Hear And Now: Music News from the Week of Feb. 6, 1998
This week on the music beat: February 6, 1998
A Fan’s Notes
Novelist Elmore Leonard, master of the breezy hard-boiled thriller (Get Shorty, Cuba Libre), likes his music as blunt as his prose. The 72-year-old scribe promises his forthcoming novel, Be Cool — the sequel to Get Shorty — will devote some ink to one of his favorite rock acts: Aerosmith. Turns out Leonard bonded with the band after catching a show last fall and inviting them back to his Michigan home, where they spent the afternoon chatting in his backyard. Writer and rockers got on so famously that Leonard told them that he’d like to work Aerosmith into his next book, to which the group collectively responded, “Great!” Says Leonard: “I came late to rock & roll, but I’ve always liked Aerosmith, and I really enjoyed talking to them. The idea is, if there’s a movie, maybe they’ll be in that, too.” Will the band contribute a song to the nascent film, as has been rumored? “It’s a little early to talk about that,” says Leonard. “I’m only halfway finished writing the book!”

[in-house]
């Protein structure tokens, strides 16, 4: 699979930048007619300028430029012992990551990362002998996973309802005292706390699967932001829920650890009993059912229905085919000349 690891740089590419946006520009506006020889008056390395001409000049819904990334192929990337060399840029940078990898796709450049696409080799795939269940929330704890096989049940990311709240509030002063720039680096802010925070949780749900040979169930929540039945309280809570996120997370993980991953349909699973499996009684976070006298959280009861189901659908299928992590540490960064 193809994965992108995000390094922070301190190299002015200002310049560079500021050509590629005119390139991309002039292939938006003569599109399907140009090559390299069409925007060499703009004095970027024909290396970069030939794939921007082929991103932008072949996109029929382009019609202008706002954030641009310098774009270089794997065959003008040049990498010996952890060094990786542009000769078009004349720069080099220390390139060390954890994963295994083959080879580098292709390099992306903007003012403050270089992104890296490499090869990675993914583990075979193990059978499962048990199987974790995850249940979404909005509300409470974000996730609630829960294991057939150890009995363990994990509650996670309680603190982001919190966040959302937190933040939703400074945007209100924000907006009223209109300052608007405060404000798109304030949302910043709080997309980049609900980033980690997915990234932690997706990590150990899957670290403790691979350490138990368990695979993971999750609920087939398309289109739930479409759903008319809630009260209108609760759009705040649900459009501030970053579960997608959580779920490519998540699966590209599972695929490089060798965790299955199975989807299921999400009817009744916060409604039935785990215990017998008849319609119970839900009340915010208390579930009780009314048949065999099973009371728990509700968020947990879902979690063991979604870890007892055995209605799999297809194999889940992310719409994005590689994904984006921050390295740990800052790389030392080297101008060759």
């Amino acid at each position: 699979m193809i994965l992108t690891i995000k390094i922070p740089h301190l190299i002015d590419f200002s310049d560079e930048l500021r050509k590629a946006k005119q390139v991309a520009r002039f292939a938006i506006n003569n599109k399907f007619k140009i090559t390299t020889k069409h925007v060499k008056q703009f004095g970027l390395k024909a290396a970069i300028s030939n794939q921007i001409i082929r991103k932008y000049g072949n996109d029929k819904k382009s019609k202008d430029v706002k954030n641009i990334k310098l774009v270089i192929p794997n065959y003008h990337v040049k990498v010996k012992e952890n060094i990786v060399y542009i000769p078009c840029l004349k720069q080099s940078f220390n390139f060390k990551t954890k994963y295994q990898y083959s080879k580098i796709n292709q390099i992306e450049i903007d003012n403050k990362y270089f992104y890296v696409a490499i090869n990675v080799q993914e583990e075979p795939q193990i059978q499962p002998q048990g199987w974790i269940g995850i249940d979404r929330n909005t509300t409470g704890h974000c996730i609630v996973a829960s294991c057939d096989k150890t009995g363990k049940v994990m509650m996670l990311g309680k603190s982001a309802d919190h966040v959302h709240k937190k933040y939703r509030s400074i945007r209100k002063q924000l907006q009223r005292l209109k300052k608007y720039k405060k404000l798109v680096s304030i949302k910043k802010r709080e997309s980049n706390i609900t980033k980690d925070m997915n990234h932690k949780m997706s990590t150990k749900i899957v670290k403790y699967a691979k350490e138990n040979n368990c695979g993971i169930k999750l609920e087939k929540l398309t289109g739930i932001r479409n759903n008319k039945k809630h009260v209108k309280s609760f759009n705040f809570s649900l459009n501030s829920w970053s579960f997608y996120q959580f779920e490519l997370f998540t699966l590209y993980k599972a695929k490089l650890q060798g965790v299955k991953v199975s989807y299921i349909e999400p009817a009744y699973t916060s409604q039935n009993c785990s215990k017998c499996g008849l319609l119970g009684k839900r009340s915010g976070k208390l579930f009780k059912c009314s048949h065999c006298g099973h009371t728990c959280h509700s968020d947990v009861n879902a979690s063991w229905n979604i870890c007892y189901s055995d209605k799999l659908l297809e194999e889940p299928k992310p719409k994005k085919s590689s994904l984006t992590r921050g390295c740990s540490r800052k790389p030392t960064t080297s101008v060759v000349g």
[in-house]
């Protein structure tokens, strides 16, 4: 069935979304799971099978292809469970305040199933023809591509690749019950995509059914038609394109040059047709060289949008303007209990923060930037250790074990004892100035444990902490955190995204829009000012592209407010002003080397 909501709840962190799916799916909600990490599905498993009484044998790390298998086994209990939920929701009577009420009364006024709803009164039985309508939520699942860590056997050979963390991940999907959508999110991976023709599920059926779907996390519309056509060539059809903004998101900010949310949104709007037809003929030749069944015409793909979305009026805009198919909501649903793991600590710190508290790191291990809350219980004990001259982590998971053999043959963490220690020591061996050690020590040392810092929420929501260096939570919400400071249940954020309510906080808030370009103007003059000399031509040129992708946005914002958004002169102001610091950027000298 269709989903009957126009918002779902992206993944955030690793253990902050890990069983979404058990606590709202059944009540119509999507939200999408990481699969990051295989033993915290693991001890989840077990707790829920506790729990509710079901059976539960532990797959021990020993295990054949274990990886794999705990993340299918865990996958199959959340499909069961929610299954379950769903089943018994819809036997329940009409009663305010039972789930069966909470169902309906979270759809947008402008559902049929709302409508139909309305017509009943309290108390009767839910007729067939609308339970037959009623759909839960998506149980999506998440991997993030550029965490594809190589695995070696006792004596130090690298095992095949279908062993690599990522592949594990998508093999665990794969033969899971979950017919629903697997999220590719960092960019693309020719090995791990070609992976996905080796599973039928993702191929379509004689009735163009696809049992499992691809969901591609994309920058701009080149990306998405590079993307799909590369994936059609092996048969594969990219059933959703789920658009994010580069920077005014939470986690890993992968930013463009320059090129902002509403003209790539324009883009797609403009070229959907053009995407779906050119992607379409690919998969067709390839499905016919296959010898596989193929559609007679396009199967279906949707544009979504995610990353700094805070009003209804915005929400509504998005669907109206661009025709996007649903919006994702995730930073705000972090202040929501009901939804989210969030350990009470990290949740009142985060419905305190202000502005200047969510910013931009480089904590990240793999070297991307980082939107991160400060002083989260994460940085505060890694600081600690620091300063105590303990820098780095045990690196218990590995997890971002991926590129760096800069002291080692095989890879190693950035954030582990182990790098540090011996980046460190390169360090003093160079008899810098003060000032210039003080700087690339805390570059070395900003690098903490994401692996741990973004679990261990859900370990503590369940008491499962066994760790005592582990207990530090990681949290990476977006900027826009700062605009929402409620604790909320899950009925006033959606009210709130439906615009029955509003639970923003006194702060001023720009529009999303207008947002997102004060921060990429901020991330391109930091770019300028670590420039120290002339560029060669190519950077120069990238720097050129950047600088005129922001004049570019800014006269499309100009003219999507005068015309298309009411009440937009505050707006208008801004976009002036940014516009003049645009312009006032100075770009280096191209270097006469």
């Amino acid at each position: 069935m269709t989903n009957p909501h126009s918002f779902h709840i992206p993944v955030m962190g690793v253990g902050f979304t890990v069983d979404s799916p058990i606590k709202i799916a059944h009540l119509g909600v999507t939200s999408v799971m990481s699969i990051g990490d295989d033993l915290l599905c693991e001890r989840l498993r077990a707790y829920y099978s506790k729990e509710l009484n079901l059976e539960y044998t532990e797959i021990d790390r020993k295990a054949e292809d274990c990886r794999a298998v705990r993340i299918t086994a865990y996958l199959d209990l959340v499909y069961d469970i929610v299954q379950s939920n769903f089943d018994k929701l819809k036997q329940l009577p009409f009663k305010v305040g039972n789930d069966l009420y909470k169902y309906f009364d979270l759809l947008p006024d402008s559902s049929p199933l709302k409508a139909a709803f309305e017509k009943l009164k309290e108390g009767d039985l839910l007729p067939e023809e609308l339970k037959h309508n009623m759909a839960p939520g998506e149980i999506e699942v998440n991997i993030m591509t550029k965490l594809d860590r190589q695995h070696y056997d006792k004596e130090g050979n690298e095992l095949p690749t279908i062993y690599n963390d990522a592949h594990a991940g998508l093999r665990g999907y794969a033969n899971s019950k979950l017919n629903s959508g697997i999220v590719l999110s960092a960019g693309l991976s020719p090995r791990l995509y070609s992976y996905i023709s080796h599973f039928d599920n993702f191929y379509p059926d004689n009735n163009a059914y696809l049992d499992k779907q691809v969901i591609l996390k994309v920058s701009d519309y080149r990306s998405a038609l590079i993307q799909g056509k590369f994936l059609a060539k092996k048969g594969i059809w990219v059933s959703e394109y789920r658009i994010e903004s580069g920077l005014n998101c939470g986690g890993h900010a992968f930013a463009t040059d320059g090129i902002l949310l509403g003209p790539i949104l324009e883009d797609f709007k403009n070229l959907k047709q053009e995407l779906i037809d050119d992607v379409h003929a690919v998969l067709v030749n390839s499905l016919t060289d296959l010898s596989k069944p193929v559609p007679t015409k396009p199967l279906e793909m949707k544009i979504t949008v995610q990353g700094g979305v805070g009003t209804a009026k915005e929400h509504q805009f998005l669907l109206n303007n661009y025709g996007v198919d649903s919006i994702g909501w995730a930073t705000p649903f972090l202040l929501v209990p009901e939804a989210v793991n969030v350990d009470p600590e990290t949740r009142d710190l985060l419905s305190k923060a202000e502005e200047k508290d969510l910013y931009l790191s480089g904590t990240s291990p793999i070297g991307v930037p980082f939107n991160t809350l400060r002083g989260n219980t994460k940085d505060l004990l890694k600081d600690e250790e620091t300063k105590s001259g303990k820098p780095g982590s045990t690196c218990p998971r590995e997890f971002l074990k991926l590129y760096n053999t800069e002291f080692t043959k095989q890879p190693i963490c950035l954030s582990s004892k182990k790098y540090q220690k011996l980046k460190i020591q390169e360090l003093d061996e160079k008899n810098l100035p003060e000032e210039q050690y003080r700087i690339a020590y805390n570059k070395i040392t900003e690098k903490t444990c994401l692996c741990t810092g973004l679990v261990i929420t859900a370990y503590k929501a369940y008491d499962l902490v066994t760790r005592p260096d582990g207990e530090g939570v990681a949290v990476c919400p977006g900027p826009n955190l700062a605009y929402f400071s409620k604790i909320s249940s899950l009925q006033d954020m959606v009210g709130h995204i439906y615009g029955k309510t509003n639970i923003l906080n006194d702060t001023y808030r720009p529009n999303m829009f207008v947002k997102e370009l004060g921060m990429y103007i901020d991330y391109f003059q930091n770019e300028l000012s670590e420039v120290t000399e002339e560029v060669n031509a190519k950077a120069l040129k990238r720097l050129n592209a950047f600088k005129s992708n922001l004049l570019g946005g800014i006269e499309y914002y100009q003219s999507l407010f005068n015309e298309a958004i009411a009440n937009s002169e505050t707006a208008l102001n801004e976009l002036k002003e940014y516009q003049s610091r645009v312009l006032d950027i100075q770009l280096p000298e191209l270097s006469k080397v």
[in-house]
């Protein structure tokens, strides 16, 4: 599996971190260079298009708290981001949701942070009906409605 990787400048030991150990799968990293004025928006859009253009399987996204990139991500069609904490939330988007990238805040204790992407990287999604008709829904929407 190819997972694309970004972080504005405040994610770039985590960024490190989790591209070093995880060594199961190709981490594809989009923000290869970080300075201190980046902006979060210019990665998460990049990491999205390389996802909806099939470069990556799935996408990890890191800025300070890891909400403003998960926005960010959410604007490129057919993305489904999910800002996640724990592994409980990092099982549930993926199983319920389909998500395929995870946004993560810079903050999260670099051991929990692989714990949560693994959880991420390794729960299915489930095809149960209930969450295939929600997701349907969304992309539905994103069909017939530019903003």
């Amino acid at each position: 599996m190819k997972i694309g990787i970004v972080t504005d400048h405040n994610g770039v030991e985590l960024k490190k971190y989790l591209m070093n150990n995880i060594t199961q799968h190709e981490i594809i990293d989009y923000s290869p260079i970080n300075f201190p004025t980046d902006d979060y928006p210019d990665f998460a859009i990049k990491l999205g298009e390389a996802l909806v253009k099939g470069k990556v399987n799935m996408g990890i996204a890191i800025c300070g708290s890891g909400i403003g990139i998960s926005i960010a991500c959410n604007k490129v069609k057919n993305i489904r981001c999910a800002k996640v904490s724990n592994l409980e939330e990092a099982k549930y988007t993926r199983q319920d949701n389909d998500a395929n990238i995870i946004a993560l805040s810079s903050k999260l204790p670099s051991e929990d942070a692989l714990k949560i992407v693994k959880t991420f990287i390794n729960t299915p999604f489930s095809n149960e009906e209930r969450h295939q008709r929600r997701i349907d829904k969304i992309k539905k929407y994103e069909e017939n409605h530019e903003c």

The Artist (that’s Prince‘s current appellation of choice, in case you haven’t heard) is going underground. Sort of. In an effort to maximize profits, the little autocrat will utilize an unusual marketing strategy to sell his upcoming album, a three-disc set called Crystal Ball. The album — which the Artist says will not be manufactured until 100,000 people have preordered it by calling 800-NEW-FUNK — will be sold by mail and will be available at retail exclusively at Best Buy; the tentative release date is March 1. The Best Buy deal was hammered out by the chain’s VP of marketing, Gary Arnold, and the Artist’s lawyer and business partner, L. Londell McMillan. The latter crows that the strategy represents “a new frontier” that will eliminate nearly all of the costs associated with major-label distribution and allow the Artist to release his music on his own timetable. But why go with Best Buy, and not, say, Tower? “I guess it helps that we’re based in Minnesota,” says company spokesperson Laurie Bauer. Ah, provincialism.